Kelp forests provide a multitude of benefits to marine life. They create biodiversity hotspots, which serve as little pockets of life, dotted along the coast. This biodiversity comes in the form of many different species interacting together in an interwoven web, each with its own role to fill. The diverse structure of kelp creates opportunities for many types of marine life to thrive.


(c) Hannah Gabrielson


Photo Credit: Hannah Gabrielson

Kelp affixes itself to rock or other substrate with a root-like system called a holdfast. The tall stalk is called a stipe, which can grow multiple feet in a day. A gas-filled bulb at the top gives the kelp buoyancy so that its long golden streaming blades can lay on the surface. Although it has a very plant-like structure, kelp is actually macro-algae, and not a plant at all. This varying structure creates unique niches for different marine life to seek shelter, food, and opportunity.

These underwater forests are home to a lot of invertebrates like crabs, nudibranchs, anemones, urchins, and sea stars. They spend their lives sprinkled across the rocky seafloor, living amongst the holdfasts. Kelp crabs and other invertebrates can be found clutching blades of the kelp, swaying with the currents. Fish can also be found in the protection of kelp forests. Glimmering shoals of herring move fluidly throughout the aquamarine water. Burnt-orange rockfish can be found meandering around kelp forests for decades. Sculpins and other small fish also live nestled around the rocky seafloor.


(c) Hannah Gabrielson


This incredible trophic base and abundance of prey bring larger predators. Octopus, birds, seals, sea lions, and even orcas, reap benefits from the biodiversity that kelp forests attract. Everything is interconnected here. In a world where we are rapidly losing biodiversity, these hotspots are key in providing sacred habitats and safe spaces for marine life.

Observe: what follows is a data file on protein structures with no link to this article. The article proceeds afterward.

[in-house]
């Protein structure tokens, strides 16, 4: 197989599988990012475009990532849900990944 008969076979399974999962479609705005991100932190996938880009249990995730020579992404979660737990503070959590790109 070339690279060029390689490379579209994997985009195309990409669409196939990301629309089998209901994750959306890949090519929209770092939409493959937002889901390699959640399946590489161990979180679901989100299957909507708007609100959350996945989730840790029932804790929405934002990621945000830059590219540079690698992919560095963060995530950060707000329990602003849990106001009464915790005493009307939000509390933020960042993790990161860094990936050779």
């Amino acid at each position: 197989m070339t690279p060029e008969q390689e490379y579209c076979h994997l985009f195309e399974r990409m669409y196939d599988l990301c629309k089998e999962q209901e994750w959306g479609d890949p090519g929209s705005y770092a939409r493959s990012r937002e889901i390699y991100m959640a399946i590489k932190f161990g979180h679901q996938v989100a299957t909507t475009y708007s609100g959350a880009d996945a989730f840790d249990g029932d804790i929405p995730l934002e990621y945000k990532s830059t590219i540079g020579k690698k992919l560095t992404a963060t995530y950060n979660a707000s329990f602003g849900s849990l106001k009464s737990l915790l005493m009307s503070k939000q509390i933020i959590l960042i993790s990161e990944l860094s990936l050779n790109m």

Kelp forests also provide numerous benefits to humans. Indigenous communities have created strong relationships with the kelp, and continue to do so today. Traditionally, these biodiverse habitats have helped to sustain humans, from eating kelp itself to using it in fishing practices, to using it in ceremony, or otherwise benefitting from the many animals it attracts.

It’s thought that kelp forests are even more productive at producing oxygen and sequestering carbon than rainforests on land. Much of the air we breathe in the Pacific Northwest comes from the sea. Rich, healthy, productive ecosystems benefit all of us every single day. Their ability to take carbon out of the atmosphere makes kelp a powerful ally in the fight against climate change.


Like most other natural spaces, kelp forests are impacted by human activity. The combination of overfishing and over-polluting results in a loss of biodiversity that ultimately impacts the entire ecosystem. Currently, a combination of factors has resulted in a bloom of sea urchins, and they’re throwing off the balance.